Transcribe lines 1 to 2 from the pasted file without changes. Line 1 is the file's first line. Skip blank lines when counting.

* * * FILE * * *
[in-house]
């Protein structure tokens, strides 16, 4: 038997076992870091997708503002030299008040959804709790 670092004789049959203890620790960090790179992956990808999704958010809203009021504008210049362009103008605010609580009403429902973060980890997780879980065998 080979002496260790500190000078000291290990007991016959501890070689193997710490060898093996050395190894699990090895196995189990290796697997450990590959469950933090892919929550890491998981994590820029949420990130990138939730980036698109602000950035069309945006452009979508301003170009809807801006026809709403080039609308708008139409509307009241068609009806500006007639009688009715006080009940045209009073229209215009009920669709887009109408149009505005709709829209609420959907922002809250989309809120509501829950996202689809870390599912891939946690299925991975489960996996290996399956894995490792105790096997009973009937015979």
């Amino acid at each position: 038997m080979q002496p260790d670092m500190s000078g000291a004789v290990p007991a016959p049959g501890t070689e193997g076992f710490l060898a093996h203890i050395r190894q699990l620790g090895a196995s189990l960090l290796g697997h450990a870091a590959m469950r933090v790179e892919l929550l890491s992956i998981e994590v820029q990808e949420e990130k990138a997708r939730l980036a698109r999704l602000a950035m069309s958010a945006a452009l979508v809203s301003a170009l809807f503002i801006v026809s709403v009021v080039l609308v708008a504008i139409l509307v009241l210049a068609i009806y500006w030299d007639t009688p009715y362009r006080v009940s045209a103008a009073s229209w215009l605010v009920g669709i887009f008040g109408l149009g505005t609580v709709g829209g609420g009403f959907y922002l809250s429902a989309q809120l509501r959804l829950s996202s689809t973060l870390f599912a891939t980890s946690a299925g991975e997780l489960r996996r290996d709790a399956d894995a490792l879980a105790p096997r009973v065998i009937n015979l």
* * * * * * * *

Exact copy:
[in-house]
């Protein structure tokens, strides 16, 4: 038997076992870091997708503002030299008040959804709790 670092004789049959203890620790960090790179992956990808999704958010809203009021504008210049362009103008605010609580009403429902973060980890997780879980065998 080979002496260790500190000078000291290990007991016959501890070689193997710490060898093996050395190894699990090895196995189990290796697997450990590959469950933090892919929550890491998981994590820029949420990130990138939730980036698109602000950035069309945006452009979508301003170009809807801006026809709403080039609308708008139409509307009241068609009806500006007639009688009715006080009940045209009073229209215009009920669709887009109408149009505005709709829209609420959907922002809250989309809120509501829950996202689809870390599912891939946690299925991975489960996996290996399956894995490792105790096997009973009937015979």